Mark Rush, Stanley D. and Nikki Waxberg Professor of Politics and Law and director of international education at Washington and Lee, discussed President Obama's Supreme Court nominee on The Jimmy Barrett Morning Show on Thursday, March 17, at 7:05 a.m.
Prof. Eggert comments on his former colleague at Arnold & Porter, "a consensus builder with a brilliant legal mind" who would be an "intellectual leader on the Court."
The following oped by H. Thomas Williams, Edwin A. Morris Professor of Physics Emeritus at Washington and Lee, was published in the Sunday, March 13, 2016, edition of the Roanoke Times and is reprinted here by permission. A Perfect Pass by H. Thomas Williams Whenever I see an NFL quarterback throw a pass to a receiver running […]
Aly Colón, the Knight Professor in Journalism Ethics at Washington and Lee, was quoted in a March 7 Washington Post article about Ted Cruz's assertion that media outlets have delayed publishing damaging exposés on Donald Trump to influence the outcome of the Republican nomination.
Mark Rush, Stanley D. and Nikki Waxberg Professor of Politics and Law and director of international education at Washington and Lee, will discuss Tuesday's Virginia presidential primary results on The Jimmy Barrett Morning Show on Wednesday, March 3, at 6:35 a.m.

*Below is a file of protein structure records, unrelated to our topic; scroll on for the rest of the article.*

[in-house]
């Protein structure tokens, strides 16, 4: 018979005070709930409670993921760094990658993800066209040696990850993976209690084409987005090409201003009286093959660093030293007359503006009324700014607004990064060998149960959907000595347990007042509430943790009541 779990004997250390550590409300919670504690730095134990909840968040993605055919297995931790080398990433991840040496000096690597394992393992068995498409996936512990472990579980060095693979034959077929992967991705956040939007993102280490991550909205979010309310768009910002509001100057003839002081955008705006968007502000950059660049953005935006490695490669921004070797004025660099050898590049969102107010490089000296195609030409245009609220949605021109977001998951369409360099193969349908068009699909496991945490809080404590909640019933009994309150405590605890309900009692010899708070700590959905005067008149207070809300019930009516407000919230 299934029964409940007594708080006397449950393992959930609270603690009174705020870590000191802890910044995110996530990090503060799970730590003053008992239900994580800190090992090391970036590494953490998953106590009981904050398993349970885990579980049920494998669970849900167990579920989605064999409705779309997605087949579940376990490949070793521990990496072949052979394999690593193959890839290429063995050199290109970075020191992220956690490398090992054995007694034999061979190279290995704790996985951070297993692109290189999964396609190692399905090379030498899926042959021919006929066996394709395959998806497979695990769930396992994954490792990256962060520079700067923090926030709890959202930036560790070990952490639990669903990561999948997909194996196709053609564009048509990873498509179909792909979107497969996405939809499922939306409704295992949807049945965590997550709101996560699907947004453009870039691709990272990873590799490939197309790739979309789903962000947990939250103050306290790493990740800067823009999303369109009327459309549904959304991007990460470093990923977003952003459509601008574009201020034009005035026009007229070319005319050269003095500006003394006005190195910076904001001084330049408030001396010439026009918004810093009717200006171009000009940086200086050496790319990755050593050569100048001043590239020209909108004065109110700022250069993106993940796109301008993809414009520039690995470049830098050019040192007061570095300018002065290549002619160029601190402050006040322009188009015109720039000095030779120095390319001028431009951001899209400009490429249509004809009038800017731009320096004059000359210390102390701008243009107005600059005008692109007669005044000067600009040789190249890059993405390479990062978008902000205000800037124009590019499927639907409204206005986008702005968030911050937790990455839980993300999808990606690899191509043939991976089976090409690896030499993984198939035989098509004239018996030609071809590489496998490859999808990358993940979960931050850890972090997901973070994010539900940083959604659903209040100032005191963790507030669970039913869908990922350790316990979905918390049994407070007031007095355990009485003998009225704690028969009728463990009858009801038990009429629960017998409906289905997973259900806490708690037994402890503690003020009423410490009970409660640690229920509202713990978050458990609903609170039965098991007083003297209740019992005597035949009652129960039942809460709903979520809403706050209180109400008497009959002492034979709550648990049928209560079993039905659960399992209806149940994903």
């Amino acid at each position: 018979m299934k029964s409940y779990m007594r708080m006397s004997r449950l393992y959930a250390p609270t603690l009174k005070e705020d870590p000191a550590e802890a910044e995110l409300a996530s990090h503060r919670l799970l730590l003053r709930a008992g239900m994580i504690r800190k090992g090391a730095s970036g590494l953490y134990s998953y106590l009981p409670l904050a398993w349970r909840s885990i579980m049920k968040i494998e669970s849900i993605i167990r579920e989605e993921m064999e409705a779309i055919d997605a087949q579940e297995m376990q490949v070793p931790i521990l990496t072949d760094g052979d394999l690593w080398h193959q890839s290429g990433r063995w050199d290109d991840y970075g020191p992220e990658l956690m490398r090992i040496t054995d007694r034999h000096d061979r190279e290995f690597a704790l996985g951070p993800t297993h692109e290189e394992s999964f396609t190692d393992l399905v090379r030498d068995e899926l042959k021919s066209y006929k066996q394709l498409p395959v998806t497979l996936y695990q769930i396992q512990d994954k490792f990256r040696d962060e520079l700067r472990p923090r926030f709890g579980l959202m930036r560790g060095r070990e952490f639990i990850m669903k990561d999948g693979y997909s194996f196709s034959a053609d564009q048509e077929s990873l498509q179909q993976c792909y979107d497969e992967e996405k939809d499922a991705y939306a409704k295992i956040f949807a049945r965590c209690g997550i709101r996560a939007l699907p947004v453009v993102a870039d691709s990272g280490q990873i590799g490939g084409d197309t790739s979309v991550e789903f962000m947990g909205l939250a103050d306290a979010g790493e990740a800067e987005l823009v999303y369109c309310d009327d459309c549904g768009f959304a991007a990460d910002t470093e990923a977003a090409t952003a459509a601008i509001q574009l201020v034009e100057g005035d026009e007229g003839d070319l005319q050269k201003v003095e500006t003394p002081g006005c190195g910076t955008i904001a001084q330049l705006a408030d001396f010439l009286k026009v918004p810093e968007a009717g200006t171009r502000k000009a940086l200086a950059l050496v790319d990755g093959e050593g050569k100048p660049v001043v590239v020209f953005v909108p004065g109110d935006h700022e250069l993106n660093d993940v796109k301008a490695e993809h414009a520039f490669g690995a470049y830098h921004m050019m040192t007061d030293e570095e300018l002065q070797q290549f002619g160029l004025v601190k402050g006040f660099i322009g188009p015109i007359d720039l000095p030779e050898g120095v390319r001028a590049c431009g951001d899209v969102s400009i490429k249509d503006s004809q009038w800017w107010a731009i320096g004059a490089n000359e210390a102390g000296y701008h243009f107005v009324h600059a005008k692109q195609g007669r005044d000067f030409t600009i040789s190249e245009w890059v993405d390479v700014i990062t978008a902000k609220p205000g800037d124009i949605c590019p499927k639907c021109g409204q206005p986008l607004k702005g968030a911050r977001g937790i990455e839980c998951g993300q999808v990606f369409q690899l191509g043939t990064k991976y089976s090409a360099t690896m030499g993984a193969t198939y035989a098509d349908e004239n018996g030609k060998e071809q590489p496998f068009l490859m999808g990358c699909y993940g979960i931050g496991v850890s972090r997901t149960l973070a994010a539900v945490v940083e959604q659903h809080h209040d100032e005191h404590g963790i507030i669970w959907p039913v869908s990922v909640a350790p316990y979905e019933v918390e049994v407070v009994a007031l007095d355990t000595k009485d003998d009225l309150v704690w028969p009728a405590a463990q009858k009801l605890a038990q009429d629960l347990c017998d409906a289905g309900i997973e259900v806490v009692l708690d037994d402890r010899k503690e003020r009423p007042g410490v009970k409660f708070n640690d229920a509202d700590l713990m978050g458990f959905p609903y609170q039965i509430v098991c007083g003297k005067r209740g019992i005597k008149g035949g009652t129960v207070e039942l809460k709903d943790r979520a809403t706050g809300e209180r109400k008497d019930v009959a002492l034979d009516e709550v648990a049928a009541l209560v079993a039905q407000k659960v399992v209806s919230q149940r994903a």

The following opinion piece by Robert Strong, William Lyne Wilson Professor of Politics at Washington and Lee, appeared in the Feb. 17, 2016, edition of the Roanoke Times and is reprinted here by permission. The Trumpery before Trump by Robert A. Strong Though the Trump phenomena in this year’s presidential election is unlike anything we have […]
Mock Convention leaders Andrew McCaffery '16, Randy Karlson '16, John Crum '17 and Kevin Ortiz '16 sat down with WMRA's Jessie Knadler to discuss the convention's history, the research process, and the challenges facing this year's students in making their nomination.
Jim Casey, associate professor of economics at Washington and Lee University, co-authored a Feb. 5 opinion piece, "A path forward for Coal Country," with Jeremy Richardson, senior energy analyst at the Union of Concerned Scientists, in the Bristol Herald-Courier.
For most of the 2016 presidential election cycle, the conventional wisdom about the Republican Party Convention has been that Donald Trump could never win the party’s nomination. He was too brash, too crude, too rude, too divisive, too inexperienced, too liberal, too strangely coiffed to win a major party nomination for the presidency.
The following opinion piece by Aly Colón, Knight Chair of Media Ethics at Washington and Lee, appeared in The Conversation, an independent source of news and views from the academic and research community, on Jan. 27, 2016, and is reprinted here by permission.